Iraqi general, aides arrested in corruption probe
BAGHDAD, Nov 22 (Reuters) An Iraqi general responsible for a Shi'ite district of Baghdad has been arrested along with three senior officers in a corruption probe, Iraq's deputy Prime Minister Salam al-Zobaie said today.
Washington has focused its efforts on training and establishing an independent and capable Iraqi security force so that US troops can start to withdraw -- a goal undermined by accusations of corruption and sectarian partisanship.
Major General Abdul Jalil Khalaf Shuweil had been in charge of army troops in Kadhimiya, a northwestern suburb of Baghdad that is the site of one of the four holiest shrines in Iraq.
''The American forces arrested him yesterday together with his three assistants on accusations of corruption,'' Zobaie told Reuters.
A US military spokesman could not confirm the arrest and the Defence Ministry said it had no information on the report.
A United Nations report today said militias were increasingly operating death squads and other illegal activity with the collusion or support of Iraqi security forces.
Asked whether Shuweil's arrest was linked to such charges, Zobaie, a member of the main Sunni bloc in parliament, said he could not comment until the investigation was complete.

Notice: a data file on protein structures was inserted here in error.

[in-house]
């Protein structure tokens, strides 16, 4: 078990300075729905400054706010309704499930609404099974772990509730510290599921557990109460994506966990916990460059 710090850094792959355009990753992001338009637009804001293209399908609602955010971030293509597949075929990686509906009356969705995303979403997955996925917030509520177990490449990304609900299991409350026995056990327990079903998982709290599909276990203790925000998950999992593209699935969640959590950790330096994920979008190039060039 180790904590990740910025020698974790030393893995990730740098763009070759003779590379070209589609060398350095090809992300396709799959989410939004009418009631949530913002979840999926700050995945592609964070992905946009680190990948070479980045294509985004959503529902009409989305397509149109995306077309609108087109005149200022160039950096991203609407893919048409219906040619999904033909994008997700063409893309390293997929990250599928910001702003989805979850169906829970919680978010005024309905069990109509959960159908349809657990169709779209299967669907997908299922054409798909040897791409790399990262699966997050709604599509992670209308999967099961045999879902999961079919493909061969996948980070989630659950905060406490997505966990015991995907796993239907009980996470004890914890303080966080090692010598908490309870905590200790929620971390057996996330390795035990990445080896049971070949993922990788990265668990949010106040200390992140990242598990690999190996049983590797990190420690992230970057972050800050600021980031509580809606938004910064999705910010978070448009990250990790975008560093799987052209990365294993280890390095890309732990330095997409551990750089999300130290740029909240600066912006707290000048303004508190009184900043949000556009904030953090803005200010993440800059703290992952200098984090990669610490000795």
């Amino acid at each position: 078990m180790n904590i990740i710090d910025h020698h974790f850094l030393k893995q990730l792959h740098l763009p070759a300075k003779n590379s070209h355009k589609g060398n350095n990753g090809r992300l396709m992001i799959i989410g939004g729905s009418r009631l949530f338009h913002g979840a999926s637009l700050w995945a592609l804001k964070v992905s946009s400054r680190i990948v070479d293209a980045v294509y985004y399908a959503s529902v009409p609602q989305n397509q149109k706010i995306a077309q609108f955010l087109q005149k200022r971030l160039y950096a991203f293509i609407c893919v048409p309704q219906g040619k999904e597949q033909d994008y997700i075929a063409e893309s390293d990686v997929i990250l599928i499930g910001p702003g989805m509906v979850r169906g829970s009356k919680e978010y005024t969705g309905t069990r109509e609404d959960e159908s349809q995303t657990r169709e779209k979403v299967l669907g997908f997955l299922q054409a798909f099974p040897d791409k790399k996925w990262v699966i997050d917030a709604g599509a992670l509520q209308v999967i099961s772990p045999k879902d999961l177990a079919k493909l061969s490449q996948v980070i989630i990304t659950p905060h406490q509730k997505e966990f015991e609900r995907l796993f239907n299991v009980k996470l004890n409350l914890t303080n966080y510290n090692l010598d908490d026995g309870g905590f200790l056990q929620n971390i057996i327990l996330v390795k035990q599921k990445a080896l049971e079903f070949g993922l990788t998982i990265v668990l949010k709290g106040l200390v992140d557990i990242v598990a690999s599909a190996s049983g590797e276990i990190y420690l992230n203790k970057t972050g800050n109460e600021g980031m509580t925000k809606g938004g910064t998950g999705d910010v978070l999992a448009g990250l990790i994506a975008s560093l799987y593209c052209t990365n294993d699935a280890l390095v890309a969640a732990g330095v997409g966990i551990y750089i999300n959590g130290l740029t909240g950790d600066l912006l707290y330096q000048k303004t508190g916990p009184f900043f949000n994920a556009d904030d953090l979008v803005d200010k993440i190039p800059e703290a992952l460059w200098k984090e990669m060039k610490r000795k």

The UN report said at least 3,000 members of the Ministry of Interior, which controls the police, had been removed from their posts on allegations of human rights abuses and corruption.
Zobaie said the army, too, was under investigation.
''We have heaps of reports talking about links between death squads and high-ranking officers working with the army, and there are many investigations,'' Zobaie said.
US commanders in Iraq say privately they are concerned the Iraqi forces, on which U.S. plans for withdrawal are based, are prone to splitting along sectarian lines and that the Shi'ite-led government is promoting Shi'ite commanders.
Earlier this month, the Defence Ministry rejected charges by US military commanders that a senior general in the volatile Diyala province was targeting Sunni leaders and turning a blind eye to Shi'ite death squads.
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